7. Do Today’s Work Today

The key to maintaining an accurate cash balance in your accounting system is to ensure you do today’s work today.

Putting off updating your cash flow statement can be very alluring.

However, when you succumb to temptation, you won’t have the very numbers you need, when you absolutely must have them.

8. Do the Work or Get Qualified Help

There is a simple rule of thumb to follow to ensure you have an accurate cash balance reflected in your books.

Either you need to do the work to maintain your books yourself or you outsource your accounting needs to an accounting professional.

Either way, having an up to date cash flow statement is a great way to ensure you avoid unpleasant surprises.

9. Don’t Attempt to Manage from Your Bank Balance

Your bank balance and your cash balance are two different forms of cash. Rarely are the two windows into your business ever the same. Don’t make the elementary mistake of confusing them.

A bank balance does nothing to help you understand your future cash flow needs or the timing of supplier payments. You reconcile a bank balance. It’s not a management tool.

10. Know Your Quarterly and Six-Monthly Cash Balances

Where do you anticipate your cash balance will be next quarter, or six months from now? This one question will transform the way you manage your business and will help you pass your real-life Cash Flow 101 exam.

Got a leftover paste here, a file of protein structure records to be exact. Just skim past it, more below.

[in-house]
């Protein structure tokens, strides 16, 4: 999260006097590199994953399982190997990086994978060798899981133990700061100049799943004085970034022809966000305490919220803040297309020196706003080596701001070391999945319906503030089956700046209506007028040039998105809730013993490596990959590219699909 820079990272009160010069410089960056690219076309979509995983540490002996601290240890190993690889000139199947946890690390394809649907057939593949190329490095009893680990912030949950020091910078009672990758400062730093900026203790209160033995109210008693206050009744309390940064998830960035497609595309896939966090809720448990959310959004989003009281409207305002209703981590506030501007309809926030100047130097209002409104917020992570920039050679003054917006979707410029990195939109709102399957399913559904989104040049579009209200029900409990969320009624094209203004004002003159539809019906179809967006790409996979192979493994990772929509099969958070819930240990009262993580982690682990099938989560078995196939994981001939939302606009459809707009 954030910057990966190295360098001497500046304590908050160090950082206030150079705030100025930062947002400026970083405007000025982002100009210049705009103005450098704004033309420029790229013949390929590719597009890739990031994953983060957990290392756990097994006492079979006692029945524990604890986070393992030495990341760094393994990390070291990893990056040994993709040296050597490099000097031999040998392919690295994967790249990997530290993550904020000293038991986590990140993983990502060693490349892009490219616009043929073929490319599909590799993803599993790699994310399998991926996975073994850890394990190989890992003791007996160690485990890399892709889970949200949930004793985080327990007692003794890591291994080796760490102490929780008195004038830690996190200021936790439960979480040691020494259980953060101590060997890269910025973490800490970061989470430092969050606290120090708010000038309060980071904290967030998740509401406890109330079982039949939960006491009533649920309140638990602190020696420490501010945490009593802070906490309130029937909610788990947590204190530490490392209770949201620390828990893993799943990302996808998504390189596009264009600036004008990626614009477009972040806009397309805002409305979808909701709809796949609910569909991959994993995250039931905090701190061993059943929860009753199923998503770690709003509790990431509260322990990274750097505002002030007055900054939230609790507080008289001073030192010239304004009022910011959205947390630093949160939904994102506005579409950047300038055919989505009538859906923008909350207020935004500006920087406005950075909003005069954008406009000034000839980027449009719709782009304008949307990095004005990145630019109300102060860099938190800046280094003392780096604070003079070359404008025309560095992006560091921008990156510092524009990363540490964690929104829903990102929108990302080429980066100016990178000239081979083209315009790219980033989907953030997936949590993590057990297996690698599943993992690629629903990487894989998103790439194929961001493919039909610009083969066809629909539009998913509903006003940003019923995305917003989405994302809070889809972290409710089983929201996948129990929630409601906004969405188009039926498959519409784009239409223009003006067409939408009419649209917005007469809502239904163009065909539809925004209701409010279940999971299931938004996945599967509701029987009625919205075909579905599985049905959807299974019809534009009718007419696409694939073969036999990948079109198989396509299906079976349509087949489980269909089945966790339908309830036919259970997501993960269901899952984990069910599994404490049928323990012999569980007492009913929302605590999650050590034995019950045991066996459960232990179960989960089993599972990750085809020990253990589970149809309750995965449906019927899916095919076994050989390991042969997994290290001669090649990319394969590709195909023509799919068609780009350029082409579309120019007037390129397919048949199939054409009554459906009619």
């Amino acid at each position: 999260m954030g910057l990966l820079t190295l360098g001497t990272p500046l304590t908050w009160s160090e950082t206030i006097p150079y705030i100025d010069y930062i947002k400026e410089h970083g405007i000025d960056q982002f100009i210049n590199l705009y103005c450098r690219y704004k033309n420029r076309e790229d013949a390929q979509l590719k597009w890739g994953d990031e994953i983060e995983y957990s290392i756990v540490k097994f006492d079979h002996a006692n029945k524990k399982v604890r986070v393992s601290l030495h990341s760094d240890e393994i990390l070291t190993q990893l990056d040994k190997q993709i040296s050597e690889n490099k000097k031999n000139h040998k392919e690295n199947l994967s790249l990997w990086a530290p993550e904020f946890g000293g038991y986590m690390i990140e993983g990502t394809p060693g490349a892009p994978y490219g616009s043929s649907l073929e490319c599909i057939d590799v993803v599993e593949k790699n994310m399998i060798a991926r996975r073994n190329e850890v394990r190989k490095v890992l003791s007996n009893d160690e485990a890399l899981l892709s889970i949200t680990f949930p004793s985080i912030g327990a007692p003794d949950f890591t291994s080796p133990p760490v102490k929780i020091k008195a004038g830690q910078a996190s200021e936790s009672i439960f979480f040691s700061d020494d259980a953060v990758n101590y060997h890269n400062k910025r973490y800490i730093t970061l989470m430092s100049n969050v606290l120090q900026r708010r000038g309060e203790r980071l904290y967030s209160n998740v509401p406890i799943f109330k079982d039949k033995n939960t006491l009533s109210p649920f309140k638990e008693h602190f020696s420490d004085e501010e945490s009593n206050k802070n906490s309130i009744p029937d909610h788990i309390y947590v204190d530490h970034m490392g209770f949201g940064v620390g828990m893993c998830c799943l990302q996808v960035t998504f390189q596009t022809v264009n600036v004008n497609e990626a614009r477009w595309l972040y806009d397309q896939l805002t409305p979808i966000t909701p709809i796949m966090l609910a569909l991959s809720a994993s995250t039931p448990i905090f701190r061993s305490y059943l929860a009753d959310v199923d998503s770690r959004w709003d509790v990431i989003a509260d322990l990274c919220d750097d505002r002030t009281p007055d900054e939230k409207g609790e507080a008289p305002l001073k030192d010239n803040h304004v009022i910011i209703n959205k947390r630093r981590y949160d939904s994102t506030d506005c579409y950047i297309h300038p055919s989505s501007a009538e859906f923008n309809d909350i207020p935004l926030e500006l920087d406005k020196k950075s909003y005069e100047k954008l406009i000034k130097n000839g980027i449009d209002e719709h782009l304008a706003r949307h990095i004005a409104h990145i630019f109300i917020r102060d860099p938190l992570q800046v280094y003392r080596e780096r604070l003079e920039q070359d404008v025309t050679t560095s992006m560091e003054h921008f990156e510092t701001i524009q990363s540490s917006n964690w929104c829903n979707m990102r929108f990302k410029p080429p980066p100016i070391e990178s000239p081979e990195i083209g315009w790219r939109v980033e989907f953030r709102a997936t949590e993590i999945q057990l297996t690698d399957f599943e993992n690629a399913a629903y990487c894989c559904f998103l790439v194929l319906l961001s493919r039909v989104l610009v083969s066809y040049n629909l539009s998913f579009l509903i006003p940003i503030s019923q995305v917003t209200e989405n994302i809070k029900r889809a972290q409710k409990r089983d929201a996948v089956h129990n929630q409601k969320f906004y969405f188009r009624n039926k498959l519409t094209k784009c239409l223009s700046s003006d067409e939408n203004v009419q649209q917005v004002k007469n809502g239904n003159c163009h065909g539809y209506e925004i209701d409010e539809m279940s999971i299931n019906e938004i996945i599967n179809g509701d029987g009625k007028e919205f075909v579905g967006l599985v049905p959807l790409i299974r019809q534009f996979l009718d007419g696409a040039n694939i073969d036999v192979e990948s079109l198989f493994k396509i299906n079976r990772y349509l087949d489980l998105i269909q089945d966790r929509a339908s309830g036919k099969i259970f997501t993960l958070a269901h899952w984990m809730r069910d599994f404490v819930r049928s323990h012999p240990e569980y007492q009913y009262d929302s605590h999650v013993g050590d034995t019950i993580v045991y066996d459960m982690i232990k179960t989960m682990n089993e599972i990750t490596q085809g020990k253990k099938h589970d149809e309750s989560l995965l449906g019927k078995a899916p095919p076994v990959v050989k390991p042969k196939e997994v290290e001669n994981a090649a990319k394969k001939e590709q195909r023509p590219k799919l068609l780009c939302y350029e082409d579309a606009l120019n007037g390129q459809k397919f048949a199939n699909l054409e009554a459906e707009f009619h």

Question is, do want to manage your café or do you want your café to be managing you?

11. Cash Flow Problems Don’t Just Pop Up by Chance

Over 60% of new small businesses fail within the first three years in Australia. It is always amazing the number of café and similar small businesses that fail because the owner failed to anticipate a looming cash flow problem in time to do correct it.

The key to cash flow success is to always be able to answer one simple question, “What do I expect my cash balance to look like six months from now?

12. Take Care of Customers

When you conquer your cash flow worries, you are free to focus on doing what you do best, providing delicious beverages and an attractive menu, while taking care of your café’s clients.

Wave ‘Goodbye’ to wasted time worrying about what’s happening with your cash flow. Instead, say ‘Hello’ to tapping into your inspiration and talents each day to successfully grow your café’s footprint and generating more income each year.

That is a recipe for success and wealth creation in anyone’s language!

Final Observation

Cash flow projections are the key to making wise and profitable business decisions. They give you the answer to what is going on in your café’s daily business while preparing you to meet next quarter’s cash commitments and giving you a perspective on your café six months out from now. It’s impossible to run your café properly without solid cash flow forecasts, and cash flow continues to be one of the most insightful measures of a café’s financial viability and underlying profitability as well as its long-term outlook.